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U.S. manufacturing cools but globally factories take Omicron risks in their stride for now

EconomyJan 04, 2022 12:11PM ET
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© Reuters. FILE PHOTO: A factory area is seen in front of Mount Fuji in Yokohama, Japan, January 16, 2017. REUTERS/Kim Kyung-Hoon

By Jonathan Cable and Leika Kihara

LONDON/TOKYO (Reuters) - Global manufacturing activity remained strong in December as factories took rising cases of the new Omicron coronavirus variant in their stride, although persistent supply constraints and rising costs clouded the outlook for some economies.

Rising global infections have inspired policymakers to tread carefully, with outbreaks in China forcing some firms to suspend production and threatening to disrupt output for memory chip giants, such as Samsung Electronics (OTC:SSNLF).

Yet for now, the hit from Omicron to output appears to be modest, according to surveys released on Monday and Tuesday with even a cooling in demand for goods in the United States still offset by robust numbers.

The Institute for Supply Management said on Tuesday that its index of U.S. factory activity fell to a reading of 58.7 last month from 61.1 in November, the lowest tally since last January. However, supply constraints are starting to ease and a measure of prices paid for inputs by factories fell by the most most in a decade. Manufacturing accounts about 12% of the U.S. economy.

Elsewhere, manufacturing activity in the euro zone remained resilient at the end of 2021 as factories took advantage of some easing in supply chain bottlenecks and stocked up on raw materials at a record pace, a survey showed on Monday.

In Britain , manufacturing activity grew slightly faster than originally thought last month, another survey showed on Tuesday.

"Supply chain disruptions, however, likely will worsen this month, given that Brexit customs checks have been bolstered and Omicron likely will lead to renewed factory closures in Asia," said Samuel Tombs, chief UK economist at Pantheon Macroeconomics.

In China , factory activity expanded at its fastest pace in six months in December, the Caixin/Markit Manufacturing Purchasing Managers' Index (PMI) showed.

The findings from the private survey, which focuses more on small firms in coastal regions, tally with those in China's official PMI that pointed to an uptick in factory activity.

Other parts of Asia also fared well with manufacturing activity expanding in countries ranging from Vietnam to Malaysia and the Philippines.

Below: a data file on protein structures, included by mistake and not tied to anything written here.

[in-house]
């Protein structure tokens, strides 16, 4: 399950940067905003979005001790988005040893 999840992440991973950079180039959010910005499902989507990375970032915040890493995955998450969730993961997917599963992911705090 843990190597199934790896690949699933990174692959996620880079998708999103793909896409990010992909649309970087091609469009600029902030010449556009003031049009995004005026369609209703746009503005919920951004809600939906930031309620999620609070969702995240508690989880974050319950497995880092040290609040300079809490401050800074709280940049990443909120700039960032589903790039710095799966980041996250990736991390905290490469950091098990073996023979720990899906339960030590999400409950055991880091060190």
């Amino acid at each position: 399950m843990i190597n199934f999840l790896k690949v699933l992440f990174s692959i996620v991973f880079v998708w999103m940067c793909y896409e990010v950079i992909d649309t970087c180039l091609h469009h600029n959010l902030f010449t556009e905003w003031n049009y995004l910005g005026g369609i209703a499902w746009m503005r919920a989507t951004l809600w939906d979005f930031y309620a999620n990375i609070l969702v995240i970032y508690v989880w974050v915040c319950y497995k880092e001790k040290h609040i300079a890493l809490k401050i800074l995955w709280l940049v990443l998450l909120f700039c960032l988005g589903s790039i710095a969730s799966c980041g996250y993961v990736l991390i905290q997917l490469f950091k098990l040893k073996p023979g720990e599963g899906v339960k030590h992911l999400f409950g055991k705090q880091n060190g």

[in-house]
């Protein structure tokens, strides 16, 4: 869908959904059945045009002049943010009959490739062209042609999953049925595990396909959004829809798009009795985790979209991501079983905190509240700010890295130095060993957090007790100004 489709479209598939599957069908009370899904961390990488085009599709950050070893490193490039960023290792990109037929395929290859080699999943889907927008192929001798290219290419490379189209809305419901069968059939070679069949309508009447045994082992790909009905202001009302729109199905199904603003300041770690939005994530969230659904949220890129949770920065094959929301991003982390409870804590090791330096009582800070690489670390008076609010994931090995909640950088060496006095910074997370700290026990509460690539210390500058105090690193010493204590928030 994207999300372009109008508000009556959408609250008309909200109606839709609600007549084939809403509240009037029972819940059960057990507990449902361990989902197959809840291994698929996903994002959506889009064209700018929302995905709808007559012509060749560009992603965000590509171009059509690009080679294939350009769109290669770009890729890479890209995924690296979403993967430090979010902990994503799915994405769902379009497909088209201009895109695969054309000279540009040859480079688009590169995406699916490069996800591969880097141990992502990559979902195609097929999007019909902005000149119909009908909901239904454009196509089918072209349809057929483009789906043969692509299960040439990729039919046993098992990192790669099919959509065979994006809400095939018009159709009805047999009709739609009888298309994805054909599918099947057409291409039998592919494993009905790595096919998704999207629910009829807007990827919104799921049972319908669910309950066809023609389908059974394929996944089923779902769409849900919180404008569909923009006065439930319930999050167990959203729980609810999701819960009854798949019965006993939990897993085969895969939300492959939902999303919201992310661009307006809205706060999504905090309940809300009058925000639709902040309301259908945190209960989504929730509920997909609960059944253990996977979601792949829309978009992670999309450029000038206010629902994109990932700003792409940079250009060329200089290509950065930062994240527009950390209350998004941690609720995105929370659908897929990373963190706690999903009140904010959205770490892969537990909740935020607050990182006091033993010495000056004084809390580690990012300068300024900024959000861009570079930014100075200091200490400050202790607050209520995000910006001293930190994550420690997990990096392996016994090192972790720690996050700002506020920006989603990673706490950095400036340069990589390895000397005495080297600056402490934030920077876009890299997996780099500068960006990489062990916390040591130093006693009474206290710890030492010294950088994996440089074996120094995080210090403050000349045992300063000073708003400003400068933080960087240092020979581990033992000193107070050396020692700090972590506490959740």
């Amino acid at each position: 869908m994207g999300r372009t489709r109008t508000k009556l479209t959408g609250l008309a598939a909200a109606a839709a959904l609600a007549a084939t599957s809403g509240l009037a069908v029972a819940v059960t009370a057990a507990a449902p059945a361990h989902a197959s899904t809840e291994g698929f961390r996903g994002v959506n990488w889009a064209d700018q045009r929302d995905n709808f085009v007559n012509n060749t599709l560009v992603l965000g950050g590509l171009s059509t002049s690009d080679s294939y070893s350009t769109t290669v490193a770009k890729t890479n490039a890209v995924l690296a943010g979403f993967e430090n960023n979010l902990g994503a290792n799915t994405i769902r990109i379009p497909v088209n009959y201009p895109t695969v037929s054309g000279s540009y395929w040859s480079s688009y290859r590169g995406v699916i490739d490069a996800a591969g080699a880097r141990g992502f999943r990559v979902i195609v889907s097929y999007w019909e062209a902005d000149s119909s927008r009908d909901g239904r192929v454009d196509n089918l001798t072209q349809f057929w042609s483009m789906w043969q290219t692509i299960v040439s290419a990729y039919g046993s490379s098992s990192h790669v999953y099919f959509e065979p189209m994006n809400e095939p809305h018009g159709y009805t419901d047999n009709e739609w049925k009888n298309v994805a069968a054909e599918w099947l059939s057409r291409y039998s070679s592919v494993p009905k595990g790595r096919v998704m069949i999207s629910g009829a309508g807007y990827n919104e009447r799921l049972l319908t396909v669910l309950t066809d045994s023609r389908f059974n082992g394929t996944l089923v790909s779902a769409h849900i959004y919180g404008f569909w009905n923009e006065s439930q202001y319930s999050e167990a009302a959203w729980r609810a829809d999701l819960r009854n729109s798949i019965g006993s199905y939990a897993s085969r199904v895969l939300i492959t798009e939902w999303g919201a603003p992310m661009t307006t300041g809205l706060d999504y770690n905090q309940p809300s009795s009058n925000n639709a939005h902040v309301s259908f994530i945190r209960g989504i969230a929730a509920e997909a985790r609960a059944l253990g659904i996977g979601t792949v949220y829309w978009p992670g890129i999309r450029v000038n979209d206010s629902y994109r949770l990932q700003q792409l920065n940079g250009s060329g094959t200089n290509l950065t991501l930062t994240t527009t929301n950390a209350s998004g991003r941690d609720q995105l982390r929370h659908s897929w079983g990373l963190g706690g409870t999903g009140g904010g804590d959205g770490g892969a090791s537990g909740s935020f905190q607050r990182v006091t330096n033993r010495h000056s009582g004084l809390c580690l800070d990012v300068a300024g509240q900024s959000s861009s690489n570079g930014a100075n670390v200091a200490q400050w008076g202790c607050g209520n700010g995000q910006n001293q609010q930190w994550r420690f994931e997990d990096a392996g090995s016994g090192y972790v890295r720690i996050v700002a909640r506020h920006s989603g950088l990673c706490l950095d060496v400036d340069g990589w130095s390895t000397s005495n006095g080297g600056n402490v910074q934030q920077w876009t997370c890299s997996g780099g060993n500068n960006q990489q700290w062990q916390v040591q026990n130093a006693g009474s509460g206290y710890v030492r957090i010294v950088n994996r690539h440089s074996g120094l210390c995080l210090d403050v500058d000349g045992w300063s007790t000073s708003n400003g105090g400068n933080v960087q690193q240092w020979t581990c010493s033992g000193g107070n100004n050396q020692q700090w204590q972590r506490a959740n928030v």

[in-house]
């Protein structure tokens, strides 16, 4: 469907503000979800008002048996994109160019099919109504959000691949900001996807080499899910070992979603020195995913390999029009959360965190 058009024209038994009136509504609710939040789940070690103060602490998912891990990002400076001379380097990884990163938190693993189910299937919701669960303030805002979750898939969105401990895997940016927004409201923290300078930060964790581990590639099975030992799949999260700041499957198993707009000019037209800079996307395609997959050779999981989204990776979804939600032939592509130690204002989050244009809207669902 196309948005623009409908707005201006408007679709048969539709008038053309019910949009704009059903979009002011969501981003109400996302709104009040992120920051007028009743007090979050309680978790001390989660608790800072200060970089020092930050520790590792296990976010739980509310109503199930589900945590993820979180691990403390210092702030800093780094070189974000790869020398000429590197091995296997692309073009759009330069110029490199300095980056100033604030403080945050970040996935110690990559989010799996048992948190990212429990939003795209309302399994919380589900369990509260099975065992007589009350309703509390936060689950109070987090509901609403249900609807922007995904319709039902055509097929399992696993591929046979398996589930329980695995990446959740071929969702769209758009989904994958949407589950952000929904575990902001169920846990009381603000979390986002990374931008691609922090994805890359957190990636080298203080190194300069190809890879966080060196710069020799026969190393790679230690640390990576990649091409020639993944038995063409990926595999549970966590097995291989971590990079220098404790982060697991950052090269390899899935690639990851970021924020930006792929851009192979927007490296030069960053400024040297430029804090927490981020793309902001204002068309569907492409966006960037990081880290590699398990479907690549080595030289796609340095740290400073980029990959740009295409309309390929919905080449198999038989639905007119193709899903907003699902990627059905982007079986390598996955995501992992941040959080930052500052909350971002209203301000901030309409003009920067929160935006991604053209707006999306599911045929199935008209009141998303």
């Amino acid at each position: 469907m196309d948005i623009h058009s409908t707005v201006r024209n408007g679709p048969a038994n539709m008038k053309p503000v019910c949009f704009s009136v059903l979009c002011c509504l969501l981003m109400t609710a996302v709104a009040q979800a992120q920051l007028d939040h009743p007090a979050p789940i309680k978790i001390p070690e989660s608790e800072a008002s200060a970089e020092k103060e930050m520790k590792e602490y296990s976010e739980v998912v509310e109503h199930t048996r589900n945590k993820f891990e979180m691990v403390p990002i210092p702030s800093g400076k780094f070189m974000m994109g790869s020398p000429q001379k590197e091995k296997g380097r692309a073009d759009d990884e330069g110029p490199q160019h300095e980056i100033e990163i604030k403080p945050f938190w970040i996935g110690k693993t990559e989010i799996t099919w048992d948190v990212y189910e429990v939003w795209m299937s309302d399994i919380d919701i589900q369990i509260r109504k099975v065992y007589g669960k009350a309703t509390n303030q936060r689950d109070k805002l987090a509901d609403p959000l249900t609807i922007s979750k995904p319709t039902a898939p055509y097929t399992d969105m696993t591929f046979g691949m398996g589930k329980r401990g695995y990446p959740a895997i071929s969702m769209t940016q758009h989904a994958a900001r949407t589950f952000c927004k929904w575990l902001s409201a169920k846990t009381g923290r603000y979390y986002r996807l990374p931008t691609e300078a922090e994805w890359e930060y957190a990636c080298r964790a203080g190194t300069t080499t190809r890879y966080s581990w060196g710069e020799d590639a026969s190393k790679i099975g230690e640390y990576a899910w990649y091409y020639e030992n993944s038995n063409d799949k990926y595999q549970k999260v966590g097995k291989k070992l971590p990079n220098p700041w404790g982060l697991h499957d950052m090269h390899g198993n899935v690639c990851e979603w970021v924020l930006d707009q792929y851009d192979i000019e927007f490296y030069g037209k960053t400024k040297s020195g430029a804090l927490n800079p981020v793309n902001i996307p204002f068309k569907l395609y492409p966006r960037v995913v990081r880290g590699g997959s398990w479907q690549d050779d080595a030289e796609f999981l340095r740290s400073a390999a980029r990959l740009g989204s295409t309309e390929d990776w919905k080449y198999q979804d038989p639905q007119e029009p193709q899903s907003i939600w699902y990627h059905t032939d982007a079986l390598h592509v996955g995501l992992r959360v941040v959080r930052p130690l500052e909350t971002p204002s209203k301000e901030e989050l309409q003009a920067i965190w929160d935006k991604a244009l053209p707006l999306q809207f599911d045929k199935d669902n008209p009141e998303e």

"Manufacturing PMIs and timely trade data reveal that Asia's export-focussed industry gained momentum at the turn of the year," said Alex Holmes, emerging Asia economist at Capital Economics.

"While the Omicron variant presents a key threat to the outlook, it is unlikely to cause nearly as much disruption to industry as Delta did in Q3," he said.

In Japan, the world's third-biggest economy, manufacturing activity in December grew for an 11th straight month while bellwether exporter South Korea saw the fastest pace of expansion in three months, surveys showed.

"We expect Asia's exports and capex upswing to be sustained by continued global recovery, and Asia's manufacturing PMIs will remain moderately strong over the coming months," Morgan Stanley (NYSE:MS) analysts wrote in a research note.

Japan's PMI stood at 54.3 in December, remaining above the 50-mark threshold that indicates expansion in activity but lower than November's 54.5 as new order growth softened.

South Korea's PMI rose to 51.9 from 50.9 in November to mark the 15th consecutive month of expansion, as rising domestic demand offset sluggish overseas sales.

India's manufacturing activity continued to expand in December though at a slower pace than in November, as elevated price pressures remained a concern.

"The Omicron variant poses near-term growth risks by delaying the consumption recovery, but higher vaccination rates in Asia could help limit the damage to growth as compared to the Delta wave," Morgan Stanley analysts said.

(This story corrects paragraph 4 to say index for prices paid for inputs at U.S. factories dropped by largest in a decade.)

U.S. manufacturing cools but globally factories take Omicron risks in their stride for now
 

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